U.S. Deals Favoring Blind Draw Scrutiny as Rivals Struggle

February 5, 2012

Angela Meredith, who is legally blind, says she owes her job to a U.S. government program that reserves contracts for disabled workers.

"I wouldn't be able to find work anywhere else," said Meredith, 58, who earns $7.75 an hour making army uniforms at a factory near Baltimore, under a much-praised initiative started in 1938 by President Franklin D. Roosevelt. 

Now, with the government poised to reduce spending, a counter view is emerging of programs that favor groups such as the disabled and prisoners: It holds that such set-asides are unfair to companies seeking government work.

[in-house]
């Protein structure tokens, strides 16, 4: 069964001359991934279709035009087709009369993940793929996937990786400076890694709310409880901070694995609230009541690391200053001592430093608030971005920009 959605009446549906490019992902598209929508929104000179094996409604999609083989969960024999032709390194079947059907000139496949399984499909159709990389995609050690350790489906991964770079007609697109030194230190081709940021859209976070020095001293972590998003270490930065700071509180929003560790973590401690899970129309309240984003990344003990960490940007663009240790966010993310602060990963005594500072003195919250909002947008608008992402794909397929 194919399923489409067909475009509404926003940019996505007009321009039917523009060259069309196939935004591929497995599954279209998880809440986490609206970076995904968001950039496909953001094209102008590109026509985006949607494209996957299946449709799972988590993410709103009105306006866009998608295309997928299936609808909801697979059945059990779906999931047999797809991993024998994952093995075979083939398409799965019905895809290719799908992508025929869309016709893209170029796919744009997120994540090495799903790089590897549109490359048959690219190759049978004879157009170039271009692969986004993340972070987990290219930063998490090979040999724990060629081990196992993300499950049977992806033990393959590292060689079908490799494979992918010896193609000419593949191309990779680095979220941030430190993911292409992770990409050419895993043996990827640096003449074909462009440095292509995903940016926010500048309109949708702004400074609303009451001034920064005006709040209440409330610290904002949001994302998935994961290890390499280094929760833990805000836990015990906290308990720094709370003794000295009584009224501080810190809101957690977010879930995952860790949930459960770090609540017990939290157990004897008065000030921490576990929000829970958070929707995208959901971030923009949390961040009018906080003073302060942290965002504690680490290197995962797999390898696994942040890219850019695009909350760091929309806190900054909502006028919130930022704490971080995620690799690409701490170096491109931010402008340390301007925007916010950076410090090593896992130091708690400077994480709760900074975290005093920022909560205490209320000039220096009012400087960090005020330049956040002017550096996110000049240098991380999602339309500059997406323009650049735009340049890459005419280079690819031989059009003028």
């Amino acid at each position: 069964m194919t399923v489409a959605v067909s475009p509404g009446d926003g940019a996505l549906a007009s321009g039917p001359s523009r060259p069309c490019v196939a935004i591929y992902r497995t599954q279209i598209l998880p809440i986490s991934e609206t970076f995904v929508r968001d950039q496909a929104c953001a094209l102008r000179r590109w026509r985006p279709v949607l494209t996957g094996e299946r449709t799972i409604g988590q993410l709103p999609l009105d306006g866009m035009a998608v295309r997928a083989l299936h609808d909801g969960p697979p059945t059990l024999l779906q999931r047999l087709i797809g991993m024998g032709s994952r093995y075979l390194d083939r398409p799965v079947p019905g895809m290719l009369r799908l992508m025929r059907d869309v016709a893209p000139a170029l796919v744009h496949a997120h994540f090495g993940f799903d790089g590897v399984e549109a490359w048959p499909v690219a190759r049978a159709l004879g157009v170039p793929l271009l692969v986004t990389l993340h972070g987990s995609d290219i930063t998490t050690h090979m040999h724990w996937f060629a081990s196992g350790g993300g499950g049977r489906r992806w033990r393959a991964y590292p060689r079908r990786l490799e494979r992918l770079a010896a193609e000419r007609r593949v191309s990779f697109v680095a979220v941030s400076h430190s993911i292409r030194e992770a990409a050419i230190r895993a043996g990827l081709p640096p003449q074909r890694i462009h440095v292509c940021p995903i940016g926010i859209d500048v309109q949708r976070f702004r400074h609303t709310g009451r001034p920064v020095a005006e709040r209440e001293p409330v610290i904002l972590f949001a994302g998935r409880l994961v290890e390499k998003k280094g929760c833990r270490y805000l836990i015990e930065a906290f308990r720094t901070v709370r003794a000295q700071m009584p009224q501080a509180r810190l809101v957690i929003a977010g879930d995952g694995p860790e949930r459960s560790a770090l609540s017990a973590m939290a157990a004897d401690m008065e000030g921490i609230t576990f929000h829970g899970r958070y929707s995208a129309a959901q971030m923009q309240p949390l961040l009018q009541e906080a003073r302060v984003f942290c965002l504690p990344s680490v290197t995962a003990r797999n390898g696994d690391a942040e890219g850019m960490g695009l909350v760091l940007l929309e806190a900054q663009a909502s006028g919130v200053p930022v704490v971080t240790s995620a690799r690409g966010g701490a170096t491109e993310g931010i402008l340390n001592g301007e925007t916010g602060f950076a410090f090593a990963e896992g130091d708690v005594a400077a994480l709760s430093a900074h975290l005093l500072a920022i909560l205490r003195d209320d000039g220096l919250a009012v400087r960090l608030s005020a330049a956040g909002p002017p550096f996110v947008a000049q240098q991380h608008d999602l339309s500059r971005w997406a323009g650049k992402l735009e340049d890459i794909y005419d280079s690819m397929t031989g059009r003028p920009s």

"We're slowly seeing ourselves squeezed out of the game," said Kurt Wilson, vice president of business development and government affairs at Selma, Ala.-based American Apparel, one of the largest military uniform companies, with about $100 million in annual revenue. 

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